Monday, January 26, 2009

Turns Out Beets Aren't Gross: Shrimp With Chives, Brown Rice, Roasted Beet Salad

Alright, first things first: the beet salad was Melanie's idea, nowhere to be found in HTCE (though there's a similar recipe I've made top priority), but such an eye-opening culinary experience that I had to include it in this post. But more on that later.

It was inauguration night! We had a new president! One we can respect, admire, look to for guidance in these trying times! Our long national nightmare was finally over, as the shirts they were selling in Union Square read. That calls for a celebration, right? And the proper food for an inauguration is clearly shellfish.

Melanie, David and I left work, took the train downtown, grabbed our groceries (and some booze) and continued on to my place. First, Melanie got the beets we bought at the store roasting in the oven. I'd never prepared, or eaten (as far as I can remember) a fresh beet. Canned beets did not do any favors for the reputation of the beet in my mind. But hey! I try new things! I'm adventurous! And I trust Melanie in the kitchen (she pulled a similar move when she made that braised cabbage dish during our Potato Nik/Top Chef night). She seems to know her shit. Anyway, beets take a long time to roast, like 45 minutes or more, so we got those going right away, along with the rice. Stupid brown rice takes so long to cook. But I'm trying to make myself acquire the taste for it, per Bittman's words of wisdom.

Then we watched an episode of Summer Heights High, ate some cheese and crackers, and had a drink. It's important not to wear yourself too thin, you know?

After happy hour, I got started on the shrimp. Take 3-4 bunches of scallions. Cut 3 of the bunches in half or thirds, and blanch them for just a minute or so. Chop up the remaining bunch, and set it aside. Take the blanched scallions and a clove of garlic throw 'em in the food processor with some of the cooking water and a little salt (I also added a little bit of red pepper flakes) to make a kind of scallion paste. Heat your pan, add some neutral oil, and throw in the shrimp. Sprinkle it with some salt and pepper. I kept the heat pretty low (though still sizzling), because overcooked shrimp is no fun at all. Careful, it cooks really fast. After a minute or two, throw in the scallion mixture, mix it all up, and let it finish cooking. At the very end, throw in the chopped scallion, and you're good to go. This turned out to be fast, delicious, and not only healthy but made me feel full without being stuffed silly. As far as I am concerned, that is the hat trick.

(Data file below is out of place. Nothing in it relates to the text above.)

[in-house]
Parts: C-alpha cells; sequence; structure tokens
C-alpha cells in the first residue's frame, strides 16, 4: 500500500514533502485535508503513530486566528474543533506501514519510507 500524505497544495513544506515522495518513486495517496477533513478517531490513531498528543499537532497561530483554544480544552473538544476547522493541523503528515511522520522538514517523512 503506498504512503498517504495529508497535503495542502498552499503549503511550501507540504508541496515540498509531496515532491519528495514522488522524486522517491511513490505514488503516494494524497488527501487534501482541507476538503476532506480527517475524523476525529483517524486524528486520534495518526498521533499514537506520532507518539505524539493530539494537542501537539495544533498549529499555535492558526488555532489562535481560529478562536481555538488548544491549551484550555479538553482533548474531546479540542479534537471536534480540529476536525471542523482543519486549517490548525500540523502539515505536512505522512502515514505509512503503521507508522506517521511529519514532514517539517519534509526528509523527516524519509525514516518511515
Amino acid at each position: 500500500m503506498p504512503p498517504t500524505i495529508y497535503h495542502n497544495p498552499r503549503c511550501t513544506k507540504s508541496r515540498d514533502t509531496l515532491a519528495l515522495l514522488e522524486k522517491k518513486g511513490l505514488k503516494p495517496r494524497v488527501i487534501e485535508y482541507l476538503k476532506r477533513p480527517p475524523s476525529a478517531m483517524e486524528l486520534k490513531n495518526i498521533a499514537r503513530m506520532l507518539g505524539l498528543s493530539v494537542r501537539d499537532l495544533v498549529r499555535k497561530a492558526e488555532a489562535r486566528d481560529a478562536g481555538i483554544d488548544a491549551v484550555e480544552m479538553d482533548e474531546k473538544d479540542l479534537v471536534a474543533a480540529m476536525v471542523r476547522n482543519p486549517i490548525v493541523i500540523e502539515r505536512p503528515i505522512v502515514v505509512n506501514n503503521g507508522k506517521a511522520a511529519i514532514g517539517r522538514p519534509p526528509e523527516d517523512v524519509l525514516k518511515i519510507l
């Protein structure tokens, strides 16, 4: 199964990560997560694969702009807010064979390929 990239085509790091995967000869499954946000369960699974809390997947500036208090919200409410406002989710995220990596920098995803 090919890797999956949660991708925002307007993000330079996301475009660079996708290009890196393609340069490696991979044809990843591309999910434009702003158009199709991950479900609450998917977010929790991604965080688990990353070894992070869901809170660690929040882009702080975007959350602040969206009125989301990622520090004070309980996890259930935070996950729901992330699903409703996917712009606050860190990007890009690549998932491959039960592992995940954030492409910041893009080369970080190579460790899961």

Meanwhile, the beets were done. Melanie peeled them, sliced em up, hit them with some salt, pepper, red wine vinegar, soft goat cheese, and I think some olive oil (Mel, let me know if I missed any of that, I was in shrimptown while you were doing all this). Oh, and walnuts, which were an inspired choice. Anyway, like I said before, this was nothing short of an eye-opening experience. Never again will I avoid beets on a menu. I can now call myself a fan of (fresh) beets. Note: if you ever want me to try eating something I don't think I like, just slather some goat cheese on it.

Oh! One last thing that I think everyone should know: Bittman says, in the intro to the shrimp section that you should always buy frozen shrimp. Not only is it cheaper and longer lasting, Bittman says that most of the shrimp at the fish counter is shipped frozen and defrosted in the supermarket. What a scam!

Sunday, January 25, 2009

There's No Shame in Appetizers for Dinner: Smokey Lime Chile Chicken Wings, Quick-Cooked Bok Choy, and Avocado Yogurt Sauce

Chicken wings are the greatest. The meat is usually on the cheap side, you can eat a ton of pieces without getting too full (although I usually end up that way), the spiciness combined with the cooling blue cheese and celery... it all adds up to something that's usually bar food but I think makes a fantastic main course. I decided to do the Smokey Lime variation in the book, which Bittman wisely suggests serving with Avacado Yogurt sauce. For vegetables, I got Bok Choy at the store and made Bittman's Quick Bok Choy.